And talk is growing of not only withdrawing the "surge" troops in 2008, but perhaps more:

Gen. George Casey, the Army's chief of staff and the former senior commander in Iraq, has been particularly frank about the state of the Army.
"We're deploying at unsustainable rates," General Casey said three weeks ago during remarks to an audience at the Brookings Institution in Washington. The Army agreed to a buildup of troops a year ago with the understanding that it was temporary, he said. "We can't sustain that. We have to come off of that, and we're working that very hard."

In the rush to distract voters from the real issues of the Iraq occupation, I suspect we will hear more tales of success and improvement in Iraq.

Yet for Iraqis, conditions continue to spiral down.

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Tuesday, January 22, 2008

Tomgram: Chalmers Johnson, How to Sink America

posted January 22, 2008 3:27 pm

Within the next month, the Pentagon will submit its 2009 budget to Congress and it's a fair bet that it will be even larger than the staggering 2008 one. Like the Army and the Marines, the Pentagon itself is overstretched and under strain -- and like the two services, which are expected to add 92,000 new troops over the next five years (at an estimated cost of $1.2 billion per 10,000), the Pentagon's response is never to cut back, but always to expand, always to demand more.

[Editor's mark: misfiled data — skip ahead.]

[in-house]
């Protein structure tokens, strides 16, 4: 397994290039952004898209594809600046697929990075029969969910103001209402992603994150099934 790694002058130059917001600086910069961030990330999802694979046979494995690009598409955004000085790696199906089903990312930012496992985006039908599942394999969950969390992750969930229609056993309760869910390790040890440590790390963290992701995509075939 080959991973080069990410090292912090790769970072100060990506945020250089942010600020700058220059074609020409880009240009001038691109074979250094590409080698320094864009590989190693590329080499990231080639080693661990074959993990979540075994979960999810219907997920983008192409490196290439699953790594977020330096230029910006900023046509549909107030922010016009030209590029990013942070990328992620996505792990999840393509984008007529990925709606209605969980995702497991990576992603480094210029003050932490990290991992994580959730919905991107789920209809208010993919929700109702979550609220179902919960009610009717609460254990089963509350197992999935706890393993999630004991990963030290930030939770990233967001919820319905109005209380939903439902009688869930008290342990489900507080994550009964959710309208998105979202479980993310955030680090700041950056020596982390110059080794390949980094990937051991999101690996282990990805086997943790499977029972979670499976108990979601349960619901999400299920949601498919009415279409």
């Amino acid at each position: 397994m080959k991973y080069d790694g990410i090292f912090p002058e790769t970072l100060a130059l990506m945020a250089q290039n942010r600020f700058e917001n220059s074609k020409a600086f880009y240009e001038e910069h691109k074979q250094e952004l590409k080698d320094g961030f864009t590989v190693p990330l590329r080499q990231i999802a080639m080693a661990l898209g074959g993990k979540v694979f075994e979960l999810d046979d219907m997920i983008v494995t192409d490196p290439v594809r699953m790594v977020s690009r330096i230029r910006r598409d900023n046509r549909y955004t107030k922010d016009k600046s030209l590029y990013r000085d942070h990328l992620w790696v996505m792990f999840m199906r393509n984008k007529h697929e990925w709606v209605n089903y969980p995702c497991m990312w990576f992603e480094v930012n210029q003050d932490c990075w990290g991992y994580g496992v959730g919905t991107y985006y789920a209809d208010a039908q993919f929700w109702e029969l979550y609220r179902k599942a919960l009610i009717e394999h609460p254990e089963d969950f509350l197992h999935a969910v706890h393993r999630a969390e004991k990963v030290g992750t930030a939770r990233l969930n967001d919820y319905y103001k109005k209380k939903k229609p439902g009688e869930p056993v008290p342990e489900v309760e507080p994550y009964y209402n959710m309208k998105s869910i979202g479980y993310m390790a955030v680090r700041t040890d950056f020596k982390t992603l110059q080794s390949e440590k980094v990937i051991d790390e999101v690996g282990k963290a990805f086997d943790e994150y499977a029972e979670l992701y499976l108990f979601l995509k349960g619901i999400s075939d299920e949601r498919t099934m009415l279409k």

After all, there are those disastrous Afghan and Iraqi wars still eating taxpayer dollars as if there were no tomorrow. Then there's what enthusiasts like to call "the next war" to think about, which means all those big-ticket weapons, all those jets, ships, and armored vehicles for the future. And don't forget the still-popular, Rumsfeld-style "netcentric warfare" systems (robots, drones, communications satellites, and the like), not to speak of the killer space toys being developed; and then there's all that ruined equipment out of Iraq and Afghanistan to be massively replaced -- and all those ruined human beings to take care of.

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Covering Up the Coverage - The American Media’s Complicit Failure to Investigate and Report on the Sibel Edmonds Case

Published on Monday, January 21, 2008 by The Brad Blog
by Daniel Ellsberg